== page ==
Of course, the thing about focusing in on Darwin here is that we are immediately confronted with the enormous complexities embedded in human interactions in which we are never quite certain where nature ends and nurture begins. Where genes segue into memes.

This article will show how Darwin argued in The Descent of Man that the moral sense evolved from a combination of social instincts and well-developed mental powers. If this is so, moral philosophers will need to pay more attention to Darwin’s views, and in response, rethink morality along naturalistic lines. The result, I suggest, can be a rich concept of moral intelligence.


Social instincts and well-developed mental powers. On the other hand, when it comes down to "particular contexts" I suspect that will still revolve largely around whether a moral philosopher is "one of us" or "one of them".
He was like a man who wanted to change all; and could not; so burned with his impotence; and had only me, an infinitely small microcosm to convert or detest. John Fowles

Start here: http://www.ilovephilosophy.com/viewtopi ... 1&t=176529
Then here: http://www.ilovephilosophy.com/viewtopi ... 5&t=185296
And here: http://www.ilovephilosophy.com/viewtopi ... 1&t=194382

"Sure, it works in practice, but does it work in theory?"

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Re: back to the beginning: morality

Postby iambiguous » Mon Jan 31, 2022 5:21 pm

Is Moral Relativism Really a Problem?
Psychological research suggests it is not
By Thomas Pölzler at Scientific American

Suppose you believe abortion is permissible. Would that belief alone make it so? No? Then how about if most Americans believed it? Would that suffice? If you think the answer to either question is yes, then chances are you are a moral relativist. You may hold that generally, as Hamlet put it, “there is nothing either good or bad, but thinking makes it so.”


This is morality that revolves by and large around what you believe in your head. Or around what the majority of citizens in any particular community believe in their heads. But here that can still be predicated on the assumption that what you and others do believe about permissible or impermissible behavior makes it moral. And how then is that different from someone like me who concludes that morality itself is beyond the reach of, among other things, philosophy.

Not only is morality relative historically, culturally and individually, but, in the absence of God, it can never be more than the existential embodiment of "moderation, negotiation and compromise" among and between mere mortals.

That's the quandary that continues to impale me. Even in professing to be a moral relativist, some are able convince themselves that their own conclusions are still the optimal frame of mind...the "best of all possible worlds".

Moral relativism has as bad a reputation as any view about morality could. For example, in a 2011 interview for the conservative nonprofit American Enterprise Institute, then representative Paul Ryan of Wisconsin said, “Moral relativism has done so much damage to the bottom end of this country, the bottom fifth has been damaged by the culture of moral relativism more than by anything else, I would argue. If you ask me what the biggest problem in America is, I’m not going to tell you debt, deficits, statistics, economics—I’ll tell you it’s moral relativism.”


On the other hand, moral relativism might be construed by some as downright constructive next to moral nihilism. The belief that morality itself is basically just a profoundly problematic [at times precarious] existential contraption rooted in the particular life that you lived and, given contingency, chance and change, always subject to reconfiguration given new experiences, new sets of circumstances.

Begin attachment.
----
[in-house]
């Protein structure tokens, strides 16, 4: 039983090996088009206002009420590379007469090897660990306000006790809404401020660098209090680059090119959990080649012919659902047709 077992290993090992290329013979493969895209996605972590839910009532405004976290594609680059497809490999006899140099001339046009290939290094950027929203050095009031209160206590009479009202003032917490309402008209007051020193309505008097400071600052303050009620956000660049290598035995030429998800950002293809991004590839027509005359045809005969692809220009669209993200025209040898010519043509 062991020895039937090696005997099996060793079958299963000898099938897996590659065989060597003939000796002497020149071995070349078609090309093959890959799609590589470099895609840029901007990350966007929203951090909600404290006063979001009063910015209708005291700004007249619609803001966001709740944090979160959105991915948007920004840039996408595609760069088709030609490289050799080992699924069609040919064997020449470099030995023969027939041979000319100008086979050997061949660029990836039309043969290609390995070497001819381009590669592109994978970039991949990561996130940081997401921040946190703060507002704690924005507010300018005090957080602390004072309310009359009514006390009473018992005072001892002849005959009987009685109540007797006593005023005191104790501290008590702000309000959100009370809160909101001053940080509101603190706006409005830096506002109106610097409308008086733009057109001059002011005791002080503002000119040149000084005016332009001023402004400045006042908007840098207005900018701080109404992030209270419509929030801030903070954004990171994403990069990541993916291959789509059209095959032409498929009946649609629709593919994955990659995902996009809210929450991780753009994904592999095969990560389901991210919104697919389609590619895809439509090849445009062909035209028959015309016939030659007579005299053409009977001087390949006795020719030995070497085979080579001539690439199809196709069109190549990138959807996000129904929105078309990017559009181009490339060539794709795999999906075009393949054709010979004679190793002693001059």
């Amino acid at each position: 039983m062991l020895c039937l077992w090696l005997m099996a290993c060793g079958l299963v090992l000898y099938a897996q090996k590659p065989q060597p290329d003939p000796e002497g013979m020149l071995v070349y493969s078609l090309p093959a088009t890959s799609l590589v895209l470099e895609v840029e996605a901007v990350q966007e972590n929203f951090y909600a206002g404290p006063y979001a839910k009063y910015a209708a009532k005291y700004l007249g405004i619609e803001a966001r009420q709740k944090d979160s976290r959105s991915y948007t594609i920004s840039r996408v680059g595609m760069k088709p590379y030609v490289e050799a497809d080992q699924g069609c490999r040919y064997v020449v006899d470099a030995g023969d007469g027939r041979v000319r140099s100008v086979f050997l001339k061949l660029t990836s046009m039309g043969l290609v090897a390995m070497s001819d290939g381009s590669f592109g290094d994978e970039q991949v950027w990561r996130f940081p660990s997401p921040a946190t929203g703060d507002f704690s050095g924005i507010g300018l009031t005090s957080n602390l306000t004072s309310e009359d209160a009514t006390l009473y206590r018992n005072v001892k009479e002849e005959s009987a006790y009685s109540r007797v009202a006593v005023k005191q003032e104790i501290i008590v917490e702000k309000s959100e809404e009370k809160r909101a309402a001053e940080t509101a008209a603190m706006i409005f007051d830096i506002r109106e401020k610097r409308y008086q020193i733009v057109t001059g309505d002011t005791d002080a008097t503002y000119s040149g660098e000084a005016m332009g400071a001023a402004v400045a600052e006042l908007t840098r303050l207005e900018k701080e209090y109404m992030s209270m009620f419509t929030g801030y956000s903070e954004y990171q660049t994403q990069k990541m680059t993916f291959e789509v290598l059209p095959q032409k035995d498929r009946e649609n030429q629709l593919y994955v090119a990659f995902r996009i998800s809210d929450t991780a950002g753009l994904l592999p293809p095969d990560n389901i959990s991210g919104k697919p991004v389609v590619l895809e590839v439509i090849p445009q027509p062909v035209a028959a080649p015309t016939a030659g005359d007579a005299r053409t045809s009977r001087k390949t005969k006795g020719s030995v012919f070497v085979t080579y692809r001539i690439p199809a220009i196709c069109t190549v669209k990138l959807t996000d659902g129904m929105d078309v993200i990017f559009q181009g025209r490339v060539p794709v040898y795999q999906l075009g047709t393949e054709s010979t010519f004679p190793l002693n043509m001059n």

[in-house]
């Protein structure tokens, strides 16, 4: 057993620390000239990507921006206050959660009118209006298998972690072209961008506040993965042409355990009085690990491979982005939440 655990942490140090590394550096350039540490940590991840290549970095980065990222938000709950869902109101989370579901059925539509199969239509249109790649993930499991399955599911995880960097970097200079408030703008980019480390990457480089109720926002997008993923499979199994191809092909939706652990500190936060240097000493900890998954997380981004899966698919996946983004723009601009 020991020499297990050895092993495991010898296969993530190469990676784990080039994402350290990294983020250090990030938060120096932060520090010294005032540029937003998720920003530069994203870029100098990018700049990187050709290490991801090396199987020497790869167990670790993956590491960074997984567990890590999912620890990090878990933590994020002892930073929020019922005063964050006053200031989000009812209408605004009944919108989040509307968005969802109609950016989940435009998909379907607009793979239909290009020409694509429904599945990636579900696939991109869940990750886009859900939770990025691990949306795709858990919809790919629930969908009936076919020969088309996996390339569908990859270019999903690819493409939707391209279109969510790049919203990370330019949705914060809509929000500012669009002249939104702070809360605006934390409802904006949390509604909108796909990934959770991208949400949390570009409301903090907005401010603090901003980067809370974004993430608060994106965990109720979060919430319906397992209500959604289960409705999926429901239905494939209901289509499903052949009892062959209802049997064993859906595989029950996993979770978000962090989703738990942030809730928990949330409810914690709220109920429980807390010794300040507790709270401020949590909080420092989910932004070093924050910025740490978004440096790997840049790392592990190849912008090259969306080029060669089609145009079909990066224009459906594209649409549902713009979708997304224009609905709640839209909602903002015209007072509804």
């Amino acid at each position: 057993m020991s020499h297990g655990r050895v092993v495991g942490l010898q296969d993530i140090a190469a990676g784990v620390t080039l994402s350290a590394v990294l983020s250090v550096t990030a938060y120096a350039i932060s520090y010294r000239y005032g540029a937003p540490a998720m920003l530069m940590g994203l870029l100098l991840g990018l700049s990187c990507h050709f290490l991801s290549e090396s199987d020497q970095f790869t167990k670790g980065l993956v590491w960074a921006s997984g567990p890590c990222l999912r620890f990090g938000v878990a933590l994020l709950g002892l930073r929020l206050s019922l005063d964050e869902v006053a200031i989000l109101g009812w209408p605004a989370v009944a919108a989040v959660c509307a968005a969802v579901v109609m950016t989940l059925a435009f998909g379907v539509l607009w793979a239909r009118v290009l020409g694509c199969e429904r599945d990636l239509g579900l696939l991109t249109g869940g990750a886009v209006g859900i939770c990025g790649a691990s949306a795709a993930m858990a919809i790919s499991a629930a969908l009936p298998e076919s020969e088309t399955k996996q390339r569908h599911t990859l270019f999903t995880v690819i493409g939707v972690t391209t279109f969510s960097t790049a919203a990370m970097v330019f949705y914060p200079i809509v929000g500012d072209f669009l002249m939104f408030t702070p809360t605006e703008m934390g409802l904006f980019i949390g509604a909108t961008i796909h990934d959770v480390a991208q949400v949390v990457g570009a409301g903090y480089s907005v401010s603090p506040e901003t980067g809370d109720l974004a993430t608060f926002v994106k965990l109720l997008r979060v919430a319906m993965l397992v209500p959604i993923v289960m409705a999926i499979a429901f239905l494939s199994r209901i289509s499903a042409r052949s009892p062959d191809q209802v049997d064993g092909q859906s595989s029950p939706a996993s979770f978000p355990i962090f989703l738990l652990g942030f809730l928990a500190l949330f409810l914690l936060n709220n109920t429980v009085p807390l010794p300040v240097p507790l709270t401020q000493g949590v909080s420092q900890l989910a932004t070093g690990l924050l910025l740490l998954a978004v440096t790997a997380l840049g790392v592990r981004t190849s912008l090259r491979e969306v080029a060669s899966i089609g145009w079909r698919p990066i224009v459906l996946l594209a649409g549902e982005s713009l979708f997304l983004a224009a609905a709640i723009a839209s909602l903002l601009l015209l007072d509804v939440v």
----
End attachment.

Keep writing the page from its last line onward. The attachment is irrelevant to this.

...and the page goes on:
Of course those like Paul Ryan then insist that what must replace moral relativism is moral objectivism. And that necessarily would revolve around what he and his own moral and political ilk deem to be The Right Thing To Do.

And here, as they say, the rest is history.
He was like a man who wanted to change all; and could not; so burned with his impotence; and had only me, an infinitely small microcosm to convert or detest. John Fowles

Start here: http://www.ilovephilosophy.com/viewtopi ... 1&t=176529
Then here: http://www.ilovephilosophy.com/viewtopi ... 5&t=185296
And here: http://www.ilovephilosophy.com/viewtopi ... 1&t=194382

"Sure, it works in practice, but does it work in theory?"

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Re: back to the beginning: morality

Postby iambiguous » Tue Feb 08, 2022 5:44 pm

Is Moral Relativism Really a Problem?
Psychological research suggests it is not
By Thomas Pölzler at Scientific American

Moral Relativism Is Popular

For moral relativism to be a potential problem, there must be people who believe in it. Many people. In recent years, an increasing number of psychologists have wondered just how relativist Americans really are. At first, their studies seemed to suggest that moral matters are dominantly regarded as objective—that is, as not relative to either the individual or the culture. Looking more carefully at these studies, however, some of my philosophical colleagues and I came to believe that the researchers may not have fully succeeded in measuring what they thought they were.


On the other hand, for moral relativism to be a potential solution, there must be people who believe in it. Many people.

In other words, if more and more people conclude that moral objectivism is the problem, then more and more people might be willing switch over from "right makes might" to "moderation, negotiation and compromise".

Still, it can also be argued that neither moral relativism nor moral objectivism is actually the most potent problem we face. Instead, it's the manner in which, through "pop culture" and "mindless consumerism", we have created a population of millions who go about the business of living their lives from day to day more or less oblivious to what those who own and operate both the economy and the government sustain in the way of "policies" concocted "behind the curtains". Let's call it the Deep State Syndrome.